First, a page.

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Storm system that tore across Texas leaves two dead in Arkansas and Oklahoma

The storm produced a tornado in the Dallas area with wind speeds of 140 mph, the National Weather Service said.

The storm system that tore across Texas on Sunday night, spawning a twister that left tens of thousands of people without power in the Dallas area, has left two people dead in Arkansas and Oklahoma, officials said Monday.

Michael Waddle, director of emergency management in Benton County, told NBC News that the man was crushed by a tree that fell on his home overnight in the community of Beaver Shores, in the state’s northwest corner.

Waddle said it wasn’t clear if a tornado had touched down in the area, but he said the storm ripped up gas pipes and felled power lines. More than 13,000 homes and businesses in Benton County were without power as of Monday afternoon, according to the tracking site

Outside the town of Valliant, Oklahoma, another person was killed overnight when several large trees fell onto a mobile home, the town's emergency management agency said in a statement.

Two people were rescued from the home after authorities cut through the trees, but they couldn't gain access to a third person inside, the statement said.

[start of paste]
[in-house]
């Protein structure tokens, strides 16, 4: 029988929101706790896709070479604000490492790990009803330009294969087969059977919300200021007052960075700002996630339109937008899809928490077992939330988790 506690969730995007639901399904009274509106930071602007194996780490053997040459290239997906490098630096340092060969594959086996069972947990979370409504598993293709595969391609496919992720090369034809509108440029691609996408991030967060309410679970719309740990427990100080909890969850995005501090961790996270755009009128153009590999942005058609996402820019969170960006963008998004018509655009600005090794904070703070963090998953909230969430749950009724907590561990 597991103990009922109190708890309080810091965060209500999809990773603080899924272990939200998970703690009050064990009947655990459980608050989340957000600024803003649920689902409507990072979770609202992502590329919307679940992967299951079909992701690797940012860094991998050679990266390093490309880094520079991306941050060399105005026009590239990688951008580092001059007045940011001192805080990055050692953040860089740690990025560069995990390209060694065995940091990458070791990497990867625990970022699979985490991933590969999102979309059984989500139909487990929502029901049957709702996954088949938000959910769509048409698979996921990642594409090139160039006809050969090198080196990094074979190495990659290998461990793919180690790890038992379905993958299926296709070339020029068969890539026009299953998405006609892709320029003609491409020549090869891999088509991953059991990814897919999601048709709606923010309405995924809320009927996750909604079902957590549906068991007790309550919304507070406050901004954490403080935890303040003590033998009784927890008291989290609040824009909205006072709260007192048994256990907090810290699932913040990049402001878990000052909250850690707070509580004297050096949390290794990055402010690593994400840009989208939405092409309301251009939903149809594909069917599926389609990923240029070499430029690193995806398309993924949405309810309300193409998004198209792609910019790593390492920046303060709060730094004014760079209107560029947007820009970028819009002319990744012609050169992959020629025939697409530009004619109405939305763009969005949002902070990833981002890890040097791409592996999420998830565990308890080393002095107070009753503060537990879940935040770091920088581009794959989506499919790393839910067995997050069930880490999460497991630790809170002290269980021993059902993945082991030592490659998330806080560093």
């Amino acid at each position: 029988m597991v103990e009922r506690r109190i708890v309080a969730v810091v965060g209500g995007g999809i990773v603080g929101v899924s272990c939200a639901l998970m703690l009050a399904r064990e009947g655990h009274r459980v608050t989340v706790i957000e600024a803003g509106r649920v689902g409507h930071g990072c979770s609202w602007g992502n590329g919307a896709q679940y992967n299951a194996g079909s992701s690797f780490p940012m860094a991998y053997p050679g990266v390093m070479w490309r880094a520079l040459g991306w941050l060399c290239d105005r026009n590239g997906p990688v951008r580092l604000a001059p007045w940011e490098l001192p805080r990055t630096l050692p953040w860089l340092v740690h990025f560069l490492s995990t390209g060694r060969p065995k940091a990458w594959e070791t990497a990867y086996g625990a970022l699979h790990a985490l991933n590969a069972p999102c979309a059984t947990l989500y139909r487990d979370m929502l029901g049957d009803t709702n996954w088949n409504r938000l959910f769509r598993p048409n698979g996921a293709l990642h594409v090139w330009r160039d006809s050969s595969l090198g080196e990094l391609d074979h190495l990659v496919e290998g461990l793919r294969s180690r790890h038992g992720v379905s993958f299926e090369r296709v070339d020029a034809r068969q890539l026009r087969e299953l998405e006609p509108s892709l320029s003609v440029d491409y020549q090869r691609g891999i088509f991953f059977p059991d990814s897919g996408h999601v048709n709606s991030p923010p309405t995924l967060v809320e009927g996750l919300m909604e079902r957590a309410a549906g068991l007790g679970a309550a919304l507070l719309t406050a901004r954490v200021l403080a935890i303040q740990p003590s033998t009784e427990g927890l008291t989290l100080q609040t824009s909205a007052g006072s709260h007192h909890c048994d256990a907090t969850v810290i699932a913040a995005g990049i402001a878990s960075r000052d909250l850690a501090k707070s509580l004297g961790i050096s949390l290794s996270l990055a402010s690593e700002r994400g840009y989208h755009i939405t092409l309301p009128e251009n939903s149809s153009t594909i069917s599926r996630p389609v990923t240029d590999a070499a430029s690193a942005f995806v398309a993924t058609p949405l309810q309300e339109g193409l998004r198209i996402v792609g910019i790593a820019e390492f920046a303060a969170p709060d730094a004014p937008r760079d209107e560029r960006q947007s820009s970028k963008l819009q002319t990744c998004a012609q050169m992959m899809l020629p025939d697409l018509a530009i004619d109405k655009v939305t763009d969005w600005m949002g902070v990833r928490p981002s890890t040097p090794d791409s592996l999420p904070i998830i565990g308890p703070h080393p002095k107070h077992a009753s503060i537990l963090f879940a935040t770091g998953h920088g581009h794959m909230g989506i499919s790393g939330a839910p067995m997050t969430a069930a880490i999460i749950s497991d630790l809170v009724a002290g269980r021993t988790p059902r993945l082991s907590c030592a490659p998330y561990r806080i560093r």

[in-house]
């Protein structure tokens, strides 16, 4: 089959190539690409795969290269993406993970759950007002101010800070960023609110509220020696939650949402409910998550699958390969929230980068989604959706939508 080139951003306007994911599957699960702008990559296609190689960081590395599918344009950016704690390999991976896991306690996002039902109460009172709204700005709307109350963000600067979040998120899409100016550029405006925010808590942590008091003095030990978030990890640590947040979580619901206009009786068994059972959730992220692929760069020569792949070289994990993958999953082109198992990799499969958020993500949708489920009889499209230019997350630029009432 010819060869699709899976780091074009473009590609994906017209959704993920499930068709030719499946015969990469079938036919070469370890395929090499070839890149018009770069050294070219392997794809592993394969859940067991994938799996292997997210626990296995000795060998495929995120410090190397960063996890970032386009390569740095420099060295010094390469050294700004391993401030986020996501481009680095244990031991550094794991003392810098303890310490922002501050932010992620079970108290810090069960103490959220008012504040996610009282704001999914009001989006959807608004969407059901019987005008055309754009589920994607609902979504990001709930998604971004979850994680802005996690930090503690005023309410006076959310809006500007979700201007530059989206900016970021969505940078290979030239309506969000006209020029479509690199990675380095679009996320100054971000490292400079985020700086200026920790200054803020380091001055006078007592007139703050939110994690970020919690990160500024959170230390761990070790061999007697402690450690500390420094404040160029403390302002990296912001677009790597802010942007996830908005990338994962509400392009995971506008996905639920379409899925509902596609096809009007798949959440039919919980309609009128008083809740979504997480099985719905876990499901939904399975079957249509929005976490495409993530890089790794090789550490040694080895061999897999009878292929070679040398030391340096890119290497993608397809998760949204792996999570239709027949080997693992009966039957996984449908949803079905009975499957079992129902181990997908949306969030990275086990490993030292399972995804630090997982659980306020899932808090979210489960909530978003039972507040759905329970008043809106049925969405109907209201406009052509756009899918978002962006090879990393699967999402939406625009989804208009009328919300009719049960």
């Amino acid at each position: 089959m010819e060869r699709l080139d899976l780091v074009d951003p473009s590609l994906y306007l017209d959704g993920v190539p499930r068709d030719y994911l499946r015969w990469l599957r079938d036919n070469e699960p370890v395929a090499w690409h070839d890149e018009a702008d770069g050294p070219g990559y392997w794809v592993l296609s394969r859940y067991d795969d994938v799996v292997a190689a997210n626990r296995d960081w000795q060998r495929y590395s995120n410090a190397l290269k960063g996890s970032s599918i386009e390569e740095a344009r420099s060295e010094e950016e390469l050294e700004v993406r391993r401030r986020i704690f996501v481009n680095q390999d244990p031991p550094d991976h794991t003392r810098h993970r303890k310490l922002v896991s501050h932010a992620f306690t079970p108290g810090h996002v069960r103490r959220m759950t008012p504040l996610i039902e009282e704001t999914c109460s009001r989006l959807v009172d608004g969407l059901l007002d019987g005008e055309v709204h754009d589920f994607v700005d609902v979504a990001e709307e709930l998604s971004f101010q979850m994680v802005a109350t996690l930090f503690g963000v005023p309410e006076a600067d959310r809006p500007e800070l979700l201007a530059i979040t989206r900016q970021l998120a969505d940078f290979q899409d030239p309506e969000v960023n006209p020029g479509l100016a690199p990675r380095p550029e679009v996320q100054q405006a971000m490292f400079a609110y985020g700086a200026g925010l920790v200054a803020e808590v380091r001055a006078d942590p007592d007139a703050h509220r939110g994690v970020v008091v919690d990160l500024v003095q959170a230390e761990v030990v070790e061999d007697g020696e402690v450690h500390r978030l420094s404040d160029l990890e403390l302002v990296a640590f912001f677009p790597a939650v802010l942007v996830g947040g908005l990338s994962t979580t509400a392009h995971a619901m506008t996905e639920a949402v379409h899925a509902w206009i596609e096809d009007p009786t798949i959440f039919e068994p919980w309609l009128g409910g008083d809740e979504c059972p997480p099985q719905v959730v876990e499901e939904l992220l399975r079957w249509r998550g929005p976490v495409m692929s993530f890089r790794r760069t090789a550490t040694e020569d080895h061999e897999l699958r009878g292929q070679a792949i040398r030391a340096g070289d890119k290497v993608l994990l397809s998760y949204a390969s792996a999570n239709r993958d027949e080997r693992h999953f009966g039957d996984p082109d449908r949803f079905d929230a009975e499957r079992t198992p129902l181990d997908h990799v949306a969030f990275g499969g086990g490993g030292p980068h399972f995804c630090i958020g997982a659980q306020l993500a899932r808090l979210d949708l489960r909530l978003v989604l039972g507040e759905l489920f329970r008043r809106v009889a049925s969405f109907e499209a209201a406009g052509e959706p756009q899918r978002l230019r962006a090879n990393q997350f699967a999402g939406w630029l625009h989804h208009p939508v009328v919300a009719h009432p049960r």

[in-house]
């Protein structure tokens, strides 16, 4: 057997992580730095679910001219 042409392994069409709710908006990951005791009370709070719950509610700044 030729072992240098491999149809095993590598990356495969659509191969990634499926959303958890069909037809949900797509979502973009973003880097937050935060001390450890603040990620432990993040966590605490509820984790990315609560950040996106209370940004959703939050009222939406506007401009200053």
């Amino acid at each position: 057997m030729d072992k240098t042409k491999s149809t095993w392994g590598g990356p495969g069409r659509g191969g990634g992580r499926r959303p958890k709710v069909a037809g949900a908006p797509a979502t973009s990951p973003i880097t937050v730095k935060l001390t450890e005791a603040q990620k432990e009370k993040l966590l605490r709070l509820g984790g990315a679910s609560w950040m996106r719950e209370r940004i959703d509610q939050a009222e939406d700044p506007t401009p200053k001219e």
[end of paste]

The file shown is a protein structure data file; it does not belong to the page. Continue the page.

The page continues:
The National Weather Service confirmed that two tornadoes touched down in the state. Both were near the city of Konawa, the agency said.

In Texas, storm surveyors with the National Weather Service said Monday that a 140 mph tornado had been confirmed in North Dallas. The eastern Dallas suburb of Rowlett saw a 100 mph twister, the agency said.

Earlier, NBC Dallas-Fort Worth reported that a tornado that touched down near Love Field could have tracked for 17 miles.

Images shared by the National Weather Service on Monday showed partly standing homes with shredded roofs and walls. Video captured by NBC Dallas-Fort Worth showed a major interstate strewn with debris and damaged cars, as well as homes, businesses and an apartment complex reduced to rubble.

One resident, Tina Devlin, told the station that her house was a “total loss.”

"I heard all the snapping of the trees and the wind blowing, and so I climbed into this bedroom closet, and just as I got in there, the roof blew off," Devlin said.

"I just thank God we're alive," she added. "I haven't cried any — I've just been panicked."

In Rowlett, a birthing center reported delivering a child as a tornado touched down nearby.

“Baby girl born in our laundry room with the tornado sirens going off, a tornado on the ground half a mile away, and no candle light!!” the center wrote on its Facebook page. “Welcome to the world beauty!”

The city of Dallas said Monday afternoon that three people were hospitalized with non-life threatening injures in the storm. There were no reports of deaths or serious injuries — a fact that residents should be grateful for, Mayor Eric Johnson told reporters earlier.

“Considering the path that the storm took, it went across a pretty densely populated part of our city, I think we should consider ourselves very fortunate that we did not lose any lives, no fatalities, and no serious injuries," Johnson said.

Nearly 60,000 customers were still without power in Dallas County as of Monday afternoon, according to

The storm continued moving east on Monday, with tornado warnings issued in Tennessee and power outages reported in Indiana and Wisconsin, according to the Weather Channel.